And it will take all you have to finish;
Much courage you will need, then a bit more,
For the demons of self-doubt you banish.
Trust in the training that got you this far,
And in that Rock that lives in all of us;
So believe in you as you go to war;
You are an Army of One: The Dauntless.
Look within you for courage and you'll find
It's limitless, much though it may be mined.
(Inspirational poem for a few friends running a marathon)

The Last Frontier
Wow Daddy!
How many stars are there in the sky?
Gladly, child, gladly:
More than meets the naked eye.

A small telescope will show
Many a fainter one.
Each is, I will have you know,
A ball of gas, just like our Sun.

See those seven just over there?
The ones shaped like a plow?
That's Ursa Major, the Big Bear;
Dubhe, its brightest star, is on the prow.

Look at that one there will you?
That's Orion, the famous hunter,
The one that Artemis slew.
Isn't his belt of stars a wonder?

Orion's faithful dog, Sirius, is below:
That bright one there that stands out;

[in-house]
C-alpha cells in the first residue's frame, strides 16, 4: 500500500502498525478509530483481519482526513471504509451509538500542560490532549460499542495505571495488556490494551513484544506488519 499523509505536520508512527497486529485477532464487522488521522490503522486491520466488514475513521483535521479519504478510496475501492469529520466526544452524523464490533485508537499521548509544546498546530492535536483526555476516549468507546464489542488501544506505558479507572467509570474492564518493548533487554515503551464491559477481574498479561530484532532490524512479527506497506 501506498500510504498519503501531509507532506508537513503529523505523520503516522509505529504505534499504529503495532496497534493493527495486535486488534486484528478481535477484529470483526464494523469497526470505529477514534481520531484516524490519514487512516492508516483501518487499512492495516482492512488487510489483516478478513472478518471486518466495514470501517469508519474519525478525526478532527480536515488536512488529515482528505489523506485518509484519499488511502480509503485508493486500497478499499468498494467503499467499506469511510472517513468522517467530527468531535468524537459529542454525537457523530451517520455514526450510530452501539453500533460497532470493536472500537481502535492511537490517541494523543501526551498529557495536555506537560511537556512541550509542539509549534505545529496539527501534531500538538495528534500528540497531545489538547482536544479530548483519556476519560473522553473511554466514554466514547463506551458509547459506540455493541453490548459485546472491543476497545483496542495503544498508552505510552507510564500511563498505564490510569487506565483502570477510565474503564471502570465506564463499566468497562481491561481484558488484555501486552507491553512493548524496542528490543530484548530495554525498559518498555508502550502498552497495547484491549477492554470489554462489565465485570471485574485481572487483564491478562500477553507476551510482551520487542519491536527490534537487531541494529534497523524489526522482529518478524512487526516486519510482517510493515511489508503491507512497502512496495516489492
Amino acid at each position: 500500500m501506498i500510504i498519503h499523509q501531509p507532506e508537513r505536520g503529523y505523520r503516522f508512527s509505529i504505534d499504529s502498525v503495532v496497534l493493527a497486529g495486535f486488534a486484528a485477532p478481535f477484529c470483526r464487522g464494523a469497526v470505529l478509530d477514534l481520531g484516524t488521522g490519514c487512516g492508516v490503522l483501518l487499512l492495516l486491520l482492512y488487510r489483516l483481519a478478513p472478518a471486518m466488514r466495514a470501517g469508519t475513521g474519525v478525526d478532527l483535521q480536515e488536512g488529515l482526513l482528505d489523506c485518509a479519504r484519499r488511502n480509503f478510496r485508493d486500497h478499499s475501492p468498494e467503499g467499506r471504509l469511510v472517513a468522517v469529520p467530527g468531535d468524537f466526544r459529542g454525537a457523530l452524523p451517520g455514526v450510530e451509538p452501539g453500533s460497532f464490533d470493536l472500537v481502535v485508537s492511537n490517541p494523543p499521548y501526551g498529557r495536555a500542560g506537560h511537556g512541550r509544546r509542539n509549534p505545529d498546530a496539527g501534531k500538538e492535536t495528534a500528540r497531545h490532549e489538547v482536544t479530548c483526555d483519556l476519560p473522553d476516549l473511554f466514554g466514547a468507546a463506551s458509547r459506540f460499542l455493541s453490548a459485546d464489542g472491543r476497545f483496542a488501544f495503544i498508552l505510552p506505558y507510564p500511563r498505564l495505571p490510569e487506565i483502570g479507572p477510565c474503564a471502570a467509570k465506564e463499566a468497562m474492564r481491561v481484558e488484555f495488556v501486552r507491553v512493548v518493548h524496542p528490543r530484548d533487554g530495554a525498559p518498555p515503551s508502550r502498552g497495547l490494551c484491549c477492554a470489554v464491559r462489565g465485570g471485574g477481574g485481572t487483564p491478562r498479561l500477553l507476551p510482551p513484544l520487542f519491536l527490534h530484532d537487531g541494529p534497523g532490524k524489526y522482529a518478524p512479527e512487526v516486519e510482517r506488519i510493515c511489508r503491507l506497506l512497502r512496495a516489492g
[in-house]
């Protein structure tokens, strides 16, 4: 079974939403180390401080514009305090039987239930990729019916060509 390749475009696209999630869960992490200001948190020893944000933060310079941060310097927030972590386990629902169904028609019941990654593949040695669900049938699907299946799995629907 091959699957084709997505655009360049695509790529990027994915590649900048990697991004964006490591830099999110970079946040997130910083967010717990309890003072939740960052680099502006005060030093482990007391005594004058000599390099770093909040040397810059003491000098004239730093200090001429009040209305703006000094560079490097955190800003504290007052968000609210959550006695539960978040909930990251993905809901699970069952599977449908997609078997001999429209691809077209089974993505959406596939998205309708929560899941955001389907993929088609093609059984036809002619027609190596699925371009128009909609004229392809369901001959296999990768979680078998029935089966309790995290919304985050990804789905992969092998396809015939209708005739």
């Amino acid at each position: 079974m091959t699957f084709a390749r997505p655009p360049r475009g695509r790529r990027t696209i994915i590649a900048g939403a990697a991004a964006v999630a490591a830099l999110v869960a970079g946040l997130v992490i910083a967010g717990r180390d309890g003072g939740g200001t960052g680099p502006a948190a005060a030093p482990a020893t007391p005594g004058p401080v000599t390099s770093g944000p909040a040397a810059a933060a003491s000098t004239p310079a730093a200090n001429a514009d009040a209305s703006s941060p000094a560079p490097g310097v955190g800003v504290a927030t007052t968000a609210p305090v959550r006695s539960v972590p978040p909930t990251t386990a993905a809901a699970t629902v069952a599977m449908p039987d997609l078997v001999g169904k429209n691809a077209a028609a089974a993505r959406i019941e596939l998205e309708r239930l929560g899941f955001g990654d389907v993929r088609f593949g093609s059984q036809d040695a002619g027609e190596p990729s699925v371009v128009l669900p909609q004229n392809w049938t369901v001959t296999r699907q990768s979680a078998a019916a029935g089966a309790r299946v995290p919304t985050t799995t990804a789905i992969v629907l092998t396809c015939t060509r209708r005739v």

It's white, unlike our Sun that's yellow;
Ever following Orion on his nightly route.

Grow up, my dear, and look up always,
For there is where we must next head!
Humans will set the skies ablaze,
As among the stars our species we spread.


St. Bartholomew's Day Massacre
(24 Aug - 17 Sep 1572)Like a dragon's breath on a morning frosty,
The fog moves along the banks of the river;
The city's flesh begins to creak and shiver,
As it blankets all in its white charity.
Moving along on feet unseen and ghostly,
It covers the island, sliver by sliver;
Like the becalming hand of a care giver,
It soothes the city's brow, oh so so bloody.
O would that it could beshroud the sordid past
With its impenetrably thick, milky mist;
Hide from our view the unforgivable deeds:
Man against man, killing to the very last.
Kindness and love having now ceased to exist;
Brothers all, driven solely by vengeful needs.
(St. Bartholomew's Day massacre started on Aug 24, 1572 and lasted until Sep 17, 1572. In those 25 days, over 70,000 Huguenots (French Protestants) were killed in Paris).

The Queen
Inside the determined breast